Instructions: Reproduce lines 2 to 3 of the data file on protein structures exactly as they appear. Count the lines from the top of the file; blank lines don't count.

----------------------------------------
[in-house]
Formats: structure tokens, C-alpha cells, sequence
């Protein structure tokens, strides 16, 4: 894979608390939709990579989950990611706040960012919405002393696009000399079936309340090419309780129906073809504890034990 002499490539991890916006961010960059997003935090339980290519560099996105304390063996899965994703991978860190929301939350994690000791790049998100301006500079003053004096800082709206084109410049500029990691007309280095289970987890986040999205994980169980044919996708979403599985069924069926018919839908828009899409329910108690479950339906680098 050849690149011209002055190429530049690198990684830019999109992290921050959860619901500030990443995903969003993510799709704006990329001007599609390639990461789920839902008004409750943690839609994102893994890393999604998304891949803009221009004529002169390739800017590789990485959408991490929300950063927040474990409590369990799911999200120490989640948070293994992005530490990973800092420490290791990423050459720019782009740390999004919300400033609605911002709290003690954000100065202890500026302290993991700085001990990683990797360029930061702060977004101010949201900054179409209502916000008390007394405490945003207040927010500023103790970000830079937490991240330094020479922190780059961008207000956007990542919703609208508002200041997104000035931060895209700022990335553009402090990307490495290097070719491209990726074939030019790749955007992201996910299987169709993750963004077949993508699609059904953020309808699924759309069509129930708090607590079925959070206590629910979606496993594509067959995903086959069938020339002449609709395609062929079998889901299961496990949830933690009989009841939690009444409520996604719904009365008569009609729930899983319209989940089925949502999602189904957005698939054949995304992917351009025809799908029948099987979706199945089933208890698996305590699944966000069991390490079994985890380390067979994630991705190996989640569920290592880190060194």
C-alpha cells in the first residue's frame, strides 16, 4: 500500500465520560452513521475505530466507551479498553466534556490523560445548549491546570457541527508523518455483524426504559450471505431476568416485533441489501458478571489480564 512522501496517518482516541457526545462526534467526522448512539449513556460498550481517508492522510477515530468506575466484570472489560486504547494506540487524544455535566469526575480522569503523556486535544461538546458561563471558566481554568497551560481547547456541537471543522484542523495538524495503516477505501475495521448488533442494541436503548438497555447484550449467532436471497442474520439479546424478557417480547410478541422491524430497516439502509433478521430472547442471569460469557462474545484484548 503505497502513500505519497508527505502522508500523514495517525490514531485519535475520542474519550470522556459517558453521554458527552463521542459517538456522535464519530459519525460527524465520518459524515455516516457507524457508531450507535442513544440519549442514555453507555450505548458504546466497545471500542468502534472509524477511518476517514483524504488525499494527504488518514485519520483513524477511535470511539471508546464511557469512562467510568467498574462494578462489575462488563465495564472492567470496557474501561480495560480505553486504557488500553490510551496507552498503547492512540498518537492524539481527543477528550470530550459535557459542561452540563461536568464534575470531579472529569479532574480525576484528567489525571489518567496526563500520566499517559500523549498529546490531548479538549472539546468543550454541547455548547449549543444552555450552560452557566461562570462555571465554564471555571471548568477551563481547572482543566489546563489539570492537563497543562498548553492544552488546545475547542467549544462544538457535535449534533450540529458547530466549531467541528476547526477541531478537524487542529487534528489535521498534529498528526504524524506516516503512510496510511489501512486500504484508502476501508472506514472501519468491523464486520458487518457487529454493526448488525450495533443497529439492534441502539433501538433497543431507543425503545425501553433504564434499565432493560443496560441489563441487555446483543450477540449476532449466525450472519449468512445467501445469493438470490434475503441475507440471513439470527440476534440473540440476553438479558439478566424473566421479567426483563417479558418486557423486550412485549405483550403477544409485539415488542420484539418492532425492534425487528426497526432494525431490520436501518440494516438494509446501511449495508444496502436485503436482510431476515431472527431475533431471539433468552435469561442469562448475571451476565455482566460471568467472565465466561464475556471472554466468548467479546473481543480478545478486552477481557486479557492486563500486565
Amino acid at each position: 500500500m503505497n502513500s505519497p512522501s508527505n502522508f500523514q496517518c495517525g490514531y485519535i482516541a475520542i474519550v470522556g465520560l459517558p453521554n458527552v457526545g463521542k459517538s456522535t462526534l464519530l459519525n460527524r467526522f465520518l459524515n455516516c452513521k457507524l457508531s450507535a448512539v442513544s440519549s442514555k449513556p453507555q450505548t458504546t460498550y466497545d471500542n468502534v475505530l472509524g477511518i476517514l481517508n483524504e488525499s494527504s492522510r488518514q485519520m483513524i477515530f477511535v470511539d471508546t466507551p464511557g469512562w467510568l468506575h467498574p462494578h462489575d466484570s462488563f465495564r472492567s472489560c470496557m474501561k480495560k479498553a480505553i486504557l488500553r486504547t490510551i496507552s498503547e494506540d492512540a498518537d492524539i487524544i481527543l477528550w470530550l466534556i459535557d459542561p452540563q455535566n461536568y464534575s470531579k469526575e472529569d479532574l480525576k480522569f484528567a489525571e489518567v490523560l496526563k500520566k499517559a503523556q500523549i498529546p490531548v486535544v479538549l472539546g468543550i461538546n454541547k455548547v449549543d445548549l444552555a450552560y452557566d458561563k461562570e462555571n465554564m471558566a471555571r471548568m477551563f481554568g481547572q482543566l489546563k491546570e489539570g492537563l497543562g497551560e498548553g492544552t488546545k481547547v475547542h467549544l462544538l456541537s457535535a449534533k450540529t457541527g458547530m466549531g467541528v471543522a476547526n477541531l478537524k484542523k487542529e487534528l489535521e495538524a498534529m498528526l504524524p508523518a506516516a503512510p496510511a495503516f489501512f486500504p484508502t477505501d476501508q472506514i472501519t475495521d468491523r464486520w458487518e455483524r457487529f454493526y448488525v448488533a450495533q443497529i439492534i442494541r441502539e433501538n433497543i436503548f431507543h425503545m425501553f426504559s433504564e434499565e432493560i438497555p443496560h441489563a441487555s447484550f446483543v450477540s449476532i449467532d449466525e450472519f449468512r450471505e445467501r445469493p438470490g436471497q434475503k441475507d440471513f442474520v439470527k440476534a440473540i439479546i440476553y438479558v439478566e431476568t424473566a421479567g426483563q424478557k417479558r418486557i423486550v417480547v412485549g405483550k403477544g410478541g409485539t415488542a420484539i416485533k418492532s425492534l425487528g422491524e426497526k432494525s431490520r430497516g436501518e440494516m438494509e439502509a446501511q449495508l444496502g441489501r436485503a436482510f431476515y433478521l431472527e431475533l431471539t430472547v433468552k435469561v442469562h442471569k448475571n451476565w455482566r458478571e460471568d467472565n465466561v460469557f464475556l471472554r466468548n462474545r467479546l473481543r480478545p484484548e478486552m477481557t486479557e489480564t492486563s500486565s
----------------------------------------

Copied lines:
Formats: structure tokens, C-alpha cells, sequence
């Protein structure tokens, strides 16, 4: 894979608390939709990579989950990611706040960012919405002393696009000399079936309340090419309780129906073809504890034990 002499490539991890916006961010960059997003935090339980290519560099996105304390063996899965994703991978860190929301939350994690000791790049998100301006500079003053004096800082709206084109410049500029990691007309280095289970987890986040999205994980169980044919996708979403599985069924069926018919839908828009899409329910108690479950339906680098 050849690149011209002055190429530049690198990684830019999109992290921050959860619901500030990443995903969003993510799709704006990329001007599609390639990461789920839902008004409750943690839609994102893994890393999604998304891949803009221009004529002169390739800017590789990485959408991490929300950063927040474990409590369990799911999200120490989640948070293994992005530490990973800092420490290791990423050459720019782009740390999004919300400033609605911002709290003690954000100065202890500026302290993991700085001990990683990797360029930061702060977004101010949201900054179409209502916000008390007394405490945003207040927010500023103790970000830079937490991240330094020479922190780059961008207000956007990542919703609208508002200041997104000035931060895209700022990335553009402090990307490495290097070719491209990726074939030019790749955007992201996910299987169709993750963004077949993508699609059904953020309808699924759309069509129930708090607590079925959070206590629910979606496993594509067959995903086959069938020339002449609709395609062929079998889901299961496990949830933690009989009841939690009444409520996604719904009365008569009609729930899983319209989940089925949502999602189904957005698939054949995304992917351009025809799908029948099987979706199945089933208890698996305590699944966000069991390490079994985890380390067979994630991705190996989640569920290592880190060194």